Multitasking as Epistemic Injustice

Multitasking is considered a premium job skill, a sign of productivity in both job candidates and job holders. But the psychological evidence is clear: In extreme cases, multitasking is impossible, essentially leading the mind to a kind of paralysis. In less extreme cases, multitasking is a drag on productivity that imposes significant psychological costs. In general, multitasking is a thoroughly bad idea.

I don’t dispute that there are some jobs where multitasking is sometimes necessary. If so, one can’t coherently object to it. But both common sense and psychological evidence suggest that the need for multitasking is exaggerated, as is multitaskers’ capacity to do it well. Multitasking is neither as necessary as is often contended, nor as effectively done as is often claimed. There’s more bluffing than truth involved on both counts. Continue reading

Thus to Tyrants

Here’s one small step toward justice, democracy, and the rule of law for Pakistan, and a fitting follow-up to this post from a few years back. Pakistan has something to be proud of for a change, and possibly something to teach the democrats, aspiring democrats, and erstwhile democrats of the world: it is possible to fight tyranny through a tenacious commitment to activism and the rule of law. Here’s to a new beginning, not just for Pakistan, but for every country afflicted with a leader like Imran Khan.

Rand and I contra Kant

I have completed a ten-part essay titled “Rand and I contra Kant”. It addresses almost all of Ayn Rand’s representations and criticisms of Kant’s philosophy, all of my criticisms of Rand in those writings, and some of my criticisms of Kant. This serial essay is posted here:

I’ll post here the tenth part (~J~) as the first Reply under this post.

A Slap in the Face

The United States has just spent the last two decades fighting a series of ruinous wars, has created a million-person refugee crisis in Afghanistan, and is now fixated on the prospect of supporting a proxy war in Eastern Europe that might well go nuclear. So what, in the midst of all this, has genuinely engaged the country’s moral attention? The sight of Will Smith slapping Chris Rock during the Academy Awards. The idea of endless warfare, even the elevated risk of nuclear warfare, is righteously taken for granted. Meanwhile, Will Smith has become the poster boy for deranged, untethered violence. That moral inversion, it seems to me, is a more consequential slap in the face than the one Smith planted on Chris Rock’s cheek. But try to get anyone to notice.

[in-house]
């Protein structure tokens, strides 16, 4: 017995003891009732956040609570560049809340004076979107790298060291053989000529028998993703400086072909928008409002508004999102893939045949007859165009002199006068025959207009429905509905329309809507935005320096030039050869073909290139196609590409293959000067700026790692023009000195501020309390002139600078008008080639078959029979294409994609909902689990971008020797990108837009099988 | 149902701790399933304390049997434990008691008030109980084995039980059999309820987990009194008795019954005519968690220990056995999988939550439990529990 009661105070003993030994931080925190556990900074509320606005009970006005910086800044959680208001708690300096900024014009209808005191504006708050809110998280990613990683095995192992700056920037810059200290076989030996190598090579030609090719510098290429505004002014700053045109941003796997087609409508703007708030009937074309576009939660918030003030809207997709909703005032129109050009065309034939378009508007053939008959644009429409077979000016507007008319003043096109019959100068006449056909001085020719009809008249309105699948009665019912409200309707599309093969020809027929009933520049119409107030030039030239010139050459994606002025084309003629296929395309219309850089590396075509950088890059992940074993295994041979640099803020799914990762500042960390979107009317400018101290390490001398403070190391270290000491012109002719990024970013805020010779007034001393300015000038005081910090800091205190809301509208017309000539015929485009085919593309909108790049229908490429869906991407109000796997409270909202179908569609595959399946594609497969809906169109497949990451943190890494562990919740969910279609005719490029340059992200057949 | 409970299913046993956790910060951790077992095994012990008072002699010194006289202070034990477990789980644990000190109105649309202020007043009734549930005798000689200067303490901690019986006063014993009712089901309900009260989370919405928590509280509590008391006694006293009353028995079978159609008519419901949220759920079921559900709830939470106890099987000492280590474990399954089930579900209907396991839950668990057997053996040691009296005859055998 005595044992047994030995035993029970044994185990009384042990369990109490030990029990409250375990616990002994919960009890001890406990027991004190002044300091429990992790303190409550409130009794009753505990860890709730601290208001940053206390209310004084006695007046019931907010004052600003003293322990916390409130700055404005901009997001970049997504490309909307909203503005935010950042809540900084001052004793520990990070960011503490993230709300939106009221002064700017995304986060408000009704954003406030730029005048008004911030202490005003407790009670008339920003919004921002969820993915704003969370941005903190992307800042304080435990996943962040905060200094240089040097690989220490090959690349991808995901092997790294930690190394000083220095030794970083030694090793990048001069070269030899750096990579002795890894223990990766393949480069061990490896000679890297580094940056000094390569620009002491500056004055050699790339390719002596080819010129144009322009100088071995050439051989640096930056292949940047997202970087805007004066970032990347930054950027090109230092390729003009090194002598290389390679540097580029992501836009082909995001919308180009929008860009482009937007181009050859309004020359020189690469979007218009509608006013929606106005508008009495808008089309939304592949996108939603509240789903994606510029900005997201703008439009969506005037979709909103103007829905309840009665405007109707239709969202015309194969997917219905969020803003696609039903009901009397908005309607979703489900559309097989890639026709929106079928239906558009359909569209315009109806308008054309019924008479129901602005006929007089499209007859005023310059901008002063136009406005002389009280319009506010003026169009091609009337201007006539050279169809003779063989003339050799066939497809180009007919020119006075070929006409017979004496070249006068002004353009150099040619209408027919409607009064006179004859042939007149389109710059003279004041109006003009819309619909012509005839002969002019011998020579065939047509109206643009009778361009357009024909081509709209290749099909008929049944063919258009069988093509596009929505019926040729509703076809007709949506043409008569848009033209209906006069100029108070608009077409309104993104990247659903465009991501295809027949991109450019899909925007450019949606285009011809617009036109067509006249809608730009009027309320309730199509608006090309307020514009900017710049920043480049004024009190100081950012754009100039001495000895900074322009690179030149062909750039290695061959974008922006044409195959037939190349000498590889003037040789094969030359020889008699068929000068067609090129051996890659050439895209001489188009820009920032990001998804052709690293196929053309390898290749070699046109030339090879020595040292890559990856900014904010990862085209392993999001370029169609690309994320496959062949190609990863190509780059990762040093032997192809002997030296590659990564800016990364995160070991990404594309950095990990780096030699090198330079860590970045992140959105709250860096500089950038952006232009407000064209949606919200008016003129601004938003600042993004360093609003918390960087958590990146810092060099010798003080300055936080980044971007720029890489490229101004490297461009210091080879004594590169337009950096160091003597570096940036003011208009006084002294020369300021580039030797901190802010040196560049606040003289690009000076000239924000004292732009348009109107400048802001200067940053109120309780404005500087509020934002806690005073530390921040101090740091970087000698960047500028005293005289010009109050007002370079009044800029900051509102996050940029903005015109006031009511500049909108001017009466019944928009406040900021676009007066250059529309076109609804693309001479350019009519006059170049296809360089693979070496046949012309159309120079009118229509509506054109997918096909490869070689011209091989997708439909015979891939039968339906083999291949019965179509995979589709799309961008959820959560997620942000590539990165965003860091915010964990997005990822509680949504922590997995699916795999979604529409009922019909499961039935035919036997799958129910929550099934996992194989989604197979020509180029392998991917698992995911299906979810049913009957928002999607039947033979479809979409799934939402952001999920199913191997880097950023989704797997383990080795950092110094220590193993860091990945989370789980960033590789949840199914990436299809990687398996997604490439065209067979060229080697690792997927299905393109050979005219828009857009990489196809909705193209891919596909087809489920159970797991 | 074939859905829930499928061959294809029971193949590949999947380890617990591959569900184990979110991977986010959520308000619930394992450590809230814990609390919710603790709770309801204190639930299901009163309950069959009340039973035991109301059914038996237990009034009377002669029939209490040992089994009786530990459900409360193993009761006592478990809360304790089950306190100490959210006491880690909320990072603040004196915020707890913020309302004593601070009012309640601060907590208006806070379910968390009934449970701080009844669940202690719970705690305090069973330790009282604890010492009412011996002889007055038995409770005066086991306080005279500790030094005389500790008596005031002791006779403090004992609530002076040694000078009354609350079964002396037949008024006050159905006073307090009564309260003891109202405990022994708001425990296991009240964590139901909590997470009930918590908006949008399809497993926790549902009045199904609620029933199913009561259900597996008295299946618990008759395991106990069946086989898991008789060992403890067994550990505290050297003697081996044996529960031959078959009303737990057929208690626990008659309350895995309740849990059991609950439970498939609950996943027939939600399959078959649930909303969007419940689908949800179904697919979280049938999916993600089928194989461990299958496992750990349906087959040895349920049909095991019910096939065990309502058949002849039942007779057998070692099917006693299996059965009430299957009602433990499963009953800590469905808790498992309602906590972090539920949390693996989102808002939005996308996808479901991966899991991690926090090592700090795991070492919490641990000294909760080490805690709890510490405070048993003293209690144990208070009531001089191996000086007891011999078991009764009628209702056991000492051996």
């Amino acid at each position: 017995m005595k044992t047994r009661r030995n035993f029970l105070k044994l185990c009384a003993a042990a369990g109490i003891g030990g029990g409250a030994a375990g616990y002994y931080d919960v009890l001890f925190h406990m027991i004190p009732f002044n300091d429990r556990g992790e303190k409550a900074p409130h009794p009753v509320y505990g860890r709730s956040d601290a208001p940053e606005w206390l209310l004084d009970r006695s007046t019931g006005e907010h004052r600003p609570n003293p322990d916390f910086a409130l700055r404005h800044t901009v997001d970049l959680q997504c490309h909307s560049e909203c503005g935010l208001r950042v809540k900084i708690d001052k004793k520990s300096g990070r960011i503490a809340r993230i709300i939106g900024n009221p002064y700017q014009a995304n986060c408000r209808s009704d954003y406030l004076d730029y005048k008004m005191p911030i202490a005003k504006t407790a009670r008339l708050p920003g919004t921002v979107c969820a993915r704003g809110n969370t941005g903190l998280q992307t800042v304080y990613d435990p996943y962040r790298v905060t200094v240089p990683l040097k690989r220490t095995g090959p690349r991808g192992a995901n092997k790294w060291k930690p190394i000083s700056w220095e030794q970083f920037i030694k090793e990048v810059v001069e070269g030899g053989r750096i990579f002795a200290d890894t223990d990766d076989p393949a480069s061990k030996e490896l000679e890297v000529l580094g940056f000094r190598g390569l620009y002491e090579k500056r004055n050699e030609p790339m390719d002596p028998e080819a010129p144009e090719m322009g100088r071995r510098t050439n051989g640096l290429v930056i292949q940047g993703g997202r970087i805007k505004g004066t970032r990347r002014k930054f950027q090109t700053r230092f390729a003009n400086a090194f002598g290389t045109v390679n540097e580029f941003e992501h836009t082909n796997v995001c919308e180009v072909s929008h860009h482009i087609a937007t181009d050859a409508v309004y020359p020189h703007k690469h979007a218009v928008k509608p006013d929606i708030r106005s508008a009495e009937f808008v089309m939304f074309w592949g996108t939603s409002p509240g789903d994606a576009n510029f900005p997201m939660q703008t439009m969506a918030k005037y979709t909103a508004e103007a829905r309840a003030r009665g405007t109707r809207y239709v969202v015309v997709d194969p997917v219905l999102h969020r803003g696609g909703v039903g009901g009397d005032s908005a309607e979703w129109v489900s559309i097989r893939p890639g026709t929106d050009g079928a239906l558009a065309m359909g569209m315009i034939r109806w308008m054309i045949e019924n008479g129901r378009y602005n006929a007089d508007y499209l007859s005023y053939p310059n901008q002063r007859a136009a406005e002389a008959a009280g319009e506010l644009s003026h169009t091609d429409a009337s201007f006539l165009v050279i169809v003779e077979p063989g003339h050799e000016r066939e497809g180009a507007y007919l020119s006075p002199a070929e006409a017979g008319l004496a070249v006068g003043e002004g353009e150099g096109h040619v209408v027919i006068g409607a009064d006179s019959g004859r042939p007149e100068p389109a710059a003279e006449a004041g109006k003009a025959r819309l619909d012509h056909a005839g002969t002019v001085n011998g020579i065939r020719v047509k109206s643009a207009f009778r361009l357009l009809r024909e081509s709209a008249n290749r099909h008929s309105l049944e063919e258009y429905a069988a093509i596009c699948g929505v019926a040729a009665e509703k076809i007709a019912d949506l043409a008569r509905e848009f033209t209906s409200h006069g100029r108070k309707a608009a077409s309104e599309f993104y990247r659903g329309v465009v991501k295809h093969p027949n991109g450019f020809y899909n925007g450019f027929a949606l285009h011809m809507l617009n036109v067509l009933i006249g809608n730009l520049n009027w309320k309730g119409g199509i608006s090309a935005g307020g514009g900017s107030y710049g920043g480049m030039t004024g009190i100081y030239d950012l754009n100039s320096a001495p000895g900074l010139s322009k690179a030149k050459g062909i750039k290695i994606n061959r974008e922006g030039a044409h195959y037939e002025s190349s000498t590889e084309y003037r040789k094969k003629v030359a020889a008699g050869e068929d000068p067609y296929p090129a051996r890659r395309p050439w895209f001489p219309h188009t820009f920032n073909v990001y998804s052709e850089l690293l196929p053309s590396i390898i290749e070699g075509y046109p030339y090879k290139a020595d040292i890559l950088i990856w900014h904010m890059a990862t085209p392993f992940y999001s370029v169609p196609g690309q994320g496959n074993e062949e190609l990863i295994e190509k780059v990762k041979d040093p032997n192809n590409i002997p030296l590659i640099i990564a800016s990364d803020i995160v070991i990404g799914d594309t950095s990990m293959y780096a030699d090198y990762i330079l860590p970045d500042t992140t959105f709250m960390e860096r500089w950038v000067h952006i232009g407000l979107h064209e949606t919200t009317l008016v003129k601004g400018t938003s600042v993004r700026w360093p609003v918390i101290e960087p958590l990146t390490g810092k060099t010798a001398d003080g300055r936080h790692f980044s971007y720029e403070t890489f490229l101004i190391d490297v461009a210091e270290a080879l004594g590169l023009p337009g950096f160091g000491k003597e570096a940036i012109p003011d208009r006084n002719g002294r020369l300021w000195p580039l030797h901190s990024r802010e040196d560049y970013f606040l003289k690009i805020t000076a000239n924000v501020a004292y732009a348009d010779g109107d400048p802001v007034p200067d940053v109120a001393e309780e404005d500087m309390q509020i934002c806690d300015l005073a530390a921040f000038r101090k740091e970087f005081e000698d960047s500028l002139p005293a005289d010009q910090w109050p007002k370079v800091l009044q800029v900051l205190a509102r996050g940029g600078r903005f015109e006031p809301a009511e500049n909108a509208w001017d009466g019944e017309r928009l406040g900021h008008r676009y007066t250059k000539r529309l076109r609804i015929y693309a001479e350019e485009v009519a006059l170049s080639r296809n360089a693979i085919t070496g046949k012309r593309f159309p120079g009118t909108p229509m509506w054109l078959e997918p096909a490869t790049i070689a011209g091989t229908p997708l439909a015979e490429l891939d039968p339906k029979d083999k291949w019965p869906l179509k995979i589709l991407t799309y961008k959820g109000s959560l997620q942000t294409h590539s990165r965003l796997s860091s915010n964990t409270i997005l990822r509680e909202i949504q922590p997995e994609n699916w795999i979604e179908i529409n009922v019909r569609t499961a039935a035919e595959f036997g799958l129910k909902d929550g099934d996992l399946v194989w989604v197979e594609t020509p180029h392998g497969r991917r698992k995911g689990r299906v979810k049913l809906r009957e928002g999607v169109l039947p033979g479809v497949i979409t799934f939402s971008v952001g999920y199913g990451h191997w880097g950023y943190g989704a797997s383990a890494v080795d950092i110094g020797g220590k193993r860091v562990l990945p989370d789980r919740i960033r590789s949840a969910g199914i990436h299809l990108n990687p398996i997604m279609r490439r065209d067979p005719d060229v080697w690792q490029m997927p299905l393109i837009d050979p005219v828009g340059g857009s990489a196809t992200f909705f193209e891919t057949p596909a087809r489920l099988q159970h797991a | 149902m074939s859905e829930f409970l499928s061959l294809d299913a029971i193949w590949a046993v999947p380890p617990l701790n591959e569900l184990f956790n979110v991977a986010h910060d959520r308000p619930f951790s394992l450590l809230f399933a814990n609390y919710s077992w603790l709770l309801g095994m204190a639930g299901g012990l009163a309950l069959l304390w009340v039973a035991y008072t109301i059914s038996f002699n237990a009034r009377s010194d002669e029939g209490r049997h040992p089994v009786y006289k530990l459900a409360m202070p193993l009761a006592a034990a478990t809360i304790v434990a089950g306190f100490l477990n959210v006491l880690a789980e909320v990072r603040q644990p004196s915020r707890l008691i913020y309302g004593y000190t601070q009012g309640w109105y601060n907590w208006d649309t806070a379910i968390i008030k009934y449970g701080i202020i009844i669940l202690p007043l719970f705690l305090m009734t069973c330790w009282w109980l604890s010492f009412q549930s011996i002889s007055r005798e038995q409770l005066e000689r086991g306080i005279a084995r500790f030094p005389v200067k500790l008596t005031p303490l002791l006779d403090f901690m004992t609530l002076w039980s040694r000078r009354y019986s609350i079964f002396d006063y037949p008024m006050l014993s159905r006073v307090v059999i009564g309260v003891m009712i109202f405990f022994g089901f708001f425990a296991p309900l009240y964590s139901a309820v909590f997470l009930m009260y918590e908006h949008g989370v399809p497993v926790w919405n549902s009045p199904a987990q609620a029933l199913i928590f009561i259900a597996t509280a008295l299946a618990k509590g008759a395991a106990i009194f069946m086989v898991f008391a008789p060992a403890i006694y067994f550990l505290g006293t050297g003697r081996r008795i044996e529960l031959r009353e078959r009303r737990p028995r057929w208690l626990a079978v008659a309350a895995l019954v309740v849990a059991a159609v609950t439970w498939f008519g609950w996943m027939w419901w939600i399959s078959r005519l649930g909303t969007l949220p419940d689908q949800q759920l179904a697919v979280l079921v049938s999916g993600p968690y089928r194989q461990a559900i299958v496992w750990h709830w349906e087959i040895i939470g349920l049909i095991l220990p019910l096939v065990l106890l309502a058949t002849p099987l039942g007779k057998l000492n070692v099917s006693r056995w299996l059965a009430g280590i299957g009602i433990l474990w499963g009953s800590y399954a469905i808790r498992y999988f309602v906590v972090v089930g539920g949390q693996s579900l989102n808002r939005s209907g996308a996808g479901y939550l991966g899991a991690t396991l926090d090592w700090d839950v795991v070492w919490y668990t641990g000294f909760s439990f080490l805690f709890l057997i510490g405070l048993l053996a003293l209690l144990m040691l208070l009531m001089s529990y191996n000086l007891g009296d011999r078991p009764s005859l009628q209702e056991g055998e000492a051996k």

Mearsheimer on Ukraine

Though I realize that this lecture is currently in vogue among people on the extreme Right of American politics, I highly recommend it anyway. I’ve previously cited Mearsheimer and Walt’s work on Israel, and Mearsheimer’s now-famous lecture on Ukraine has the same clear-eyed quality about it. It is not a defense of Putin, and not to be construed as apologetics for the Russian invasion of Ukraine. But it puts things in context far, far better than anyone is doing in the mainstream media. The title is a little misleading, and probably best interpreted as asking, “What is the explanation for the part of the Ukraine crisis that is not Russia’s fault?” The lecture was given in 2015, hence doesn’t directly address the 2022 invasion. But if you listen carefully, you’ll hear Mearsheimer predict and explain the invasion in the same breath. (Here is the print version of Mearsheimer’s lecture in PDF.)  

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The Psychopath Disarmed: Trump, 2021-2022

Now that Ukraine is under Russian attack, it’s worth mulling over the immortal reaction of our former President to an act of naked military aggression: